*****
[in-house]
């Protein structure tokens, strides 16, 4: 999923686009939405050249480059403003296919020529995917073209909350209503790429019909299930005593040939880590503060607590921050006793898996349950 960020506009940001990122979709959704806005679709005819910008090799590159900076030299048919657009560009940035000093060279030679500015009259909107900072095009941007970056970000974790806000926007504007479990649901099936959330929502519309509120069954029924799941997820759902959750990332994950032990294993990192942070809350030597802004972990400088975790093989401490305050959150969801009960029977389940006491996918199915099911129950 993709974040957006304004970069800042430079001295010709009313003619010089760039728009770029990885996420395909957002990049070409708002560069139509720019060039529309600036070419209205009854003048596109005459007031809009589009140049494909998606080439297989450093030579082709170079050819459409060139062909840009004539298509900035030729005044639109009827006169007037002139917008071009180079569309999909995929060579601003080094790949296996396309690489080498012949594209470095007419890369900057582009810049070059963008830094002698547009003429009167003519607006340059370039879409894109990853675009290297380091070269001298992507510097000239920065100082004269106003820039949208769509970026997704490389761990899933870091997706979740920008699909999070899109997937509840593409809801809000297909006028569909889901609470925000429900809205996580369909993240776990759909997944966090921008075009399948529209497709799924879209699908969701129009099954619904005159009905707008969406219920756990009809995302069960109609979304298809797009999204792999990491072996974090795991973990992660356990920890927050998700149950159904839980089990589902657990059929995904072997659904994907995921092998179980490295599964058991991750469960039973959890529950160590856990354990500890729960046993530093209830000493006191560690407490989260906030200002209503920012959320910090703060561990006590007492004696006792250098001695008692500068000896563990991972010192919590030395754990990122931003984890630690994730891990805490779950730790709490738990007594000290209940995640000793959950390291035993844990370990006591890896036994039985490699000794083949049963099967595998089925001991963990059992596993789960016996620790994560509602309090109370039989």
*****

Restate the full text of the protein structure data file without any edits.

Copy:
[in-house]
């Protein structure tokens, strides 16, 4: 999923686009939405050249480059403003296919020529995917073209909350209503790429019909299930005593040939880590503060607590921050006793898996349950 960020506009940001990122979709959704806005679709005819910008090799590159900076030299048919657009560009940035000093060279030679500015009259909107900072095009941007970056970000974790806000926007504007479990649901099936959330929502519309509120069954029924799941997820759902959750990332994950032990294993990192942070809350030597802004972990400088975790093989401490305050959150969801009960029977389940006491996918199915099911129950 993709974040957006304004970069800042430079001295010709009313003619010089760039728009770029990885996420395909957002990049070409708002560069139509720019060039529309600036070419209205009854003048596109005459007031809009589009140049494909998606080439297989450093030579082709170079050819459409060139062909840009004539298509900035030729005044639109009827006169007037002139917008071009180079569309999909995929060579601003080094790949296996396309690489080498012949594209470095007419890369900057582009810049070059963008830094002698547009003429009167003519607006340059370039879409894109990853675009290297380091070269001298992507510097000239920065100082004269106003820039949208769509970026997704490389761990899933870091997706979740920008699909999070899109997937509840593409809801809000297909006028569909889901609470925000429900809205996580369909993240776990759909997944966090921008075009399948529209497709799924879209699908969701129009099954619904005159009905707008969406219920756990009809995302069960109609979304298809797009999204792999990491072996974090795991973990992660356990920890927050998700149950159904839980089990589902657990059929995904072997659904994907995921092998179980490295599964058991991750469960039973959890529950160590856990354990500890729960046993530093209830000493006191560690407490989260906030200002209503920012959320910090703060561990006590007492004696006792250098001695008692500068000896563990991972010192919590030395754990990122931003984890630690994730891990805490779950730790709490738990007594000290209940995640000793959950390291035993844990370990006591890896036994039985490699000794083949049963099967595998089925001991963990059992596993789960016996620790994560509602309090109370039989």